For Spinks, getting to fight Ali was as if he had just won the world’s biggest lottery. It was a Rocky moment for him as well, except he decided to skip the first movie and go straight to the sequel, where the longshot wins. Through sheer persistence, awkwardness, and aided by Ali’s undertraining and overconfidence, Spinks won the first fight. The second fight was different: Ali trained (a bit) and simply used his smarts, punching in flurries, holding and smoldering Spinks to prevent his attacks, much as he did Joe Frazier in their second fight. It was easier with Spinks because he was nowhere near as good as Frazier. Spinks had no answers for what the wily fox was doing to him. Spinks was easily captured by the tar baby, and lost the second fight decisively. It was not the end of Spinks’s career, although it might have been best if it had been. He even fought for titles again, losing every time. But for the six months that Spinks was heavyweight champion, he had a good time. He had once blown up the world. His nervous system could take it.
I met Spinks on January 10, 2014, at Field of Dreams, a sports and celebrity gift shop, in a mall in Caesar’s Palace in Las Vegas. I cannot remember why I was in Las Vegas, only that I was there with my wife, my brother-in-law (who was in poor health), my sister-in-law, and my mother-in-law. I suppose it was a vacation of some sort. I have little memory of what I did most of the time I was there. I know that my wife’s family liked Las Vegas very much and that my brother-in-law had relatives there. Perhaps we were there to visit his family.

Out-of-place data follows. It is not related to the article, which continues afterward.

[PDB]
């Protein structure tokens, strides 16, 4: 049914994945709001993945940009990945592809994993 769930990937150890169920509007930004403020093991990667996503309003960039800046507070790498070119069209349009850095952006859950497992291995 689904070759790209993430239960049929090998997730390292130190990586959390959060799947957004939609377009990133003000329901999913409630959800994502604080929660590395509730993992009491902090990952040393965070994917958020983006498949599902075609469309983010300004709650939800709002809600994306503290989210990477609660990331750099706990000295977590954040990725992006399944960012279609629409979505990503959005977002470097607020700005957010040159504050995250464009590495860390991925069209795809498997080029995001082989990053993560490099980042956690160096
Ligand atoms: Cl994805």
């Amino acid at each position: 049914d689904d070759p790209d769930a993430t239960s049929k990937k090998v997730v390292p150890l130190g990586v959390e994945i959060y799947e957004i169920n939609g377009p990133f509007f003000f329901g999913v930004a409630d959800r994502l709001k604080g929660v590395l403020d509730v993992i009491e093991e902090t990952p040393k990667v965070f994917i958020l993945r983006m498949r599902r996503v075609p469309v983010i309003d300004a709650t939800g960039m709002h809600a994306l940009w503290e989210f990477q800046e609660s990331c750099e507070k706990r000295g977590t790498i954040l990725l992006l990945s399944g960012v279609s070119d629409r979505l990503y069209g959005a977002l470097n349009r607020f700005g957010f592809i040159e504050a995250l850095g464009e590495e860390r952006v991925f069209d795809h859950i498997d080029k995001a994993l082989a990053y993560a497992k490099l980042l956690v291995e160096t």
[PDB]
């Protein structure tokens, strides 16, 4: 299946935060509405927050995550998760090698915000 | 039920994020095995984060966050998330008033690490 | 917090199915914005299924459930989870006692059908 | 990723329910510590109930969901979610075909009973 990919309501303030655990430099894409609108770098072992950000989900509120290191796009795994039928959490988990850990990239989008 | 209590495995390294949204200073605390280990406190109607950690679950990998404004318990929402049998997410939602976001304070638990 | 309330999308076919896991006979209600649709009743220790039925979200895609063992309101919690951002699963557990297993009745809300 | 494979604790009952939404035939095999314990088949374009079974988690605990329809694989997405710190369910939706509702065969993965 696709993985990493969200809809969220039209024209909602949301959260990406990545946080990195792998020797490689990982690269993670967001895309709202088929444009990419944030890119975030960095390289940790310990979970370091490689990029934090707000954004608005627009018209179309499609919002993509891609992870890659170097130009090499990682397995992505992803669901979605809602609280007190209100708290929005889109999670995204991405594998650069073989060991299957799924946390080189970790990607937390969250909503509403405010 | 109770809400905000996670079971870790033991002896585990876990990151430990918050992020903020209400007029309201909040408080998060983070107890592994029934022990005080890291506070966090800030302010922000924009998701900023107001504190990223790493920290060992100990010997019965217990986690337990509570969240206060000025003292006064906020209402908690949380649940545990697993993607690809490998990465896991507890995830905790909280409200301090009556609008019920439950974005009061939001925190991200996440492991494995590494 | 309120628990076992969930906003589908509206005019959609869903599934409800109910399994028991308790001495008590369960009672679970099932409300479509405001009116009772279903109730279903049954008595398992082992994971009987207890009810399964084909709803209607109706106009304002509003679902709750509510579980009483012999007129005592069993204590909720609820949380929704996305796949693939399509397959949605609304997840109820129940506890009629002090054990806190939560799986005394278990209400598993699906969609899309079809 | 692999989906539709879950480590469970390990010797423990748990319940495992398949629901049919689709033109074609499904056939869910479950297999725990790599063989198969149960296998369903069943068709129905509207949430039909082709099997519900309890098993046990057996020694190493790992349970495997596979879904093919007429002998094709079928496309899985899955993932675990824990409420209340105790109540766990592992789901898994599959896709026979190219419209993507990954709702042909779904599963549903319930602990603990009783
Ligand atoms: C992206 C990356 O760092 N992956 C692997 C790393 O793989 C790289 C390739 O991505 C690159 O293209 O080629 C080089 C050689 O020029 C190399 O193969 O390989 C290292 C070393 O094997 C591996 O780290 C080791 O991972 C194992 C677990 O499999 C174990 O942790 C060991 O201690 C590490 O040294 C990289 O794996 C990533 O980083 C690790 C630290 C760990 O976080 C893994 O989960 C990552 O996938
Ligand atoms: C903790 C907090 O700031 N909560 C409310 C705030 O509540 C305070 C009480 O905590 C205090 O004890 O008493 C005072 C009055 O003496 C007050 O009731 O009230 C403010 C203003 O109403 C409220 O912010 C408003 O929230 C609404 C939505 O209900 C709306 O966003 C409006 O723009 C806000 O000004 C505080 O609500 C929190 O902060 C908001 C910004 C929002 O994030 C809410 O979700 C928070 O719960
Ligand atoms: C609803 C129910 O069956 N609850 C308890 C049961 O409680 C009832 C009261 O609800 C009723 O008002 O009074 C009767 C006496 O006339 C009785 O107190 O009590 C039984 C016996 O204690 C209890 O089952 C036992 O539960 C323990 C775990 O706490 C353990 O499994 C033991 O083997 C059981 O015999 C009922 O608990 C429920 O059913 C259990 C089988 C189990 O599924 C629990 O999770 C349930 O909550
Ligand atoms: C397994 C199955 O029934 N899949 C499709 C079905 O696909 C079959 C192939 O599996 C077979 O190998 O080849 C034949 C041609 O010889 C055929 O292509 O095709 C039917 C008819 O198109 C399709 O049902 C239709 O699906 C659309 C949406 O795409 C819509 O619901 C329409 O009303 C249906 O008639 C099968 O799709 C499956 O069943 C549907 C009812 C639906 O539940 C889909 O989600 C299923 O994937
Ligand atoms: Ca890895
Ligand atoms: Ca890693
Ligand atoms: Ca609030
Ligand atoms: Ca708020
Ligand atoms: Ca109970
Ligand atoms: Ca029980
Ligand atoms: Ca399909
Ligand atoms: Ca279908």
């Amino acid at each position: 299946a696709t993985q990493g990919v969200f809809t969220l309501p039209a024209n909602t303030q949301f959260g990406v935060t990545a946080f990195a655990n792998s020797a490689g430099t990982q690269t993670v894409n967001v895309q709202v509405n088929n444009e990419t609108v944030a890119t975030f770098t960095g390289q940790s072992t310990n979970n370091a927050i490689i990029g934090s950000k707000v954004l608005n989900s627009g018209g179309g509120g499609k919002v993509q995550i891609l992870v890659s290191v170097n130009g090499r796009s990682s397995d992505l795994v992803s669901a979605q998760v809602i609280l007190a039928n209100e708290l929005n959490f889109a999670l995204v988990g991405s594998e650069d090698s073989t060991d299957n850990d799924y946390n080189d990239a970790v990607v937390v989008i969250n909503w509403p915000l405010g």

I went into Field of Dreams on a lark. There was nothing I wanted. To be honest, I only went in because the sign outside the store said that Leon Spinks would be arriving at 1 pm to sign autographs and talk with the customers. I had no idea before we happened upon the store that Spinks was going to be there. My wife realized my interest, even though I tried to act as though I was indifferent about Spinks’s appearance. My family indulged me as we had to wait nearly an hour for the event to start. They had no interest at all in Spinks. And there was no one else in line. I wanted to be first.
Spinks arrived on time, paunchier than I thought he would be, his face scarred and his eyes sleepy looking. He was loud and at times a little rude but on the whole pleasant enough. He shouted at my brother-in-law to join us as I sat at a table with him. My brother-in-law refused. I do not think he liked Spinks much. Spinks gave the overall impression to my in-laws of being a punch-drunk yokel. It was clear that his health had deteriorated since his days as an athlete. Over the last years of his life, he suffered a number of ailments, almost as if his body collapsed.
Spinks was pleased to know I was from St. Louis, his hometown. He asked me how things were there and in what part of the city I lived. We chatted for several minutes about nothing in particular, a little about his son’s boxing career. He signed stuff for me, and his agent took a bunch of pictures of us together. I had kept my wife and in-laws waiting long enough, so I took my leave after fifteen minutes. I could have stayed longer. In fact, as it turned out, I could have stayed the entire hour Spinks was there. I was the only person who showed up for the event. The world gets blown up so often these days that everyone has gotten used to it. Spinks’s nervous system was not what it used to be, and neither was anyone else’s.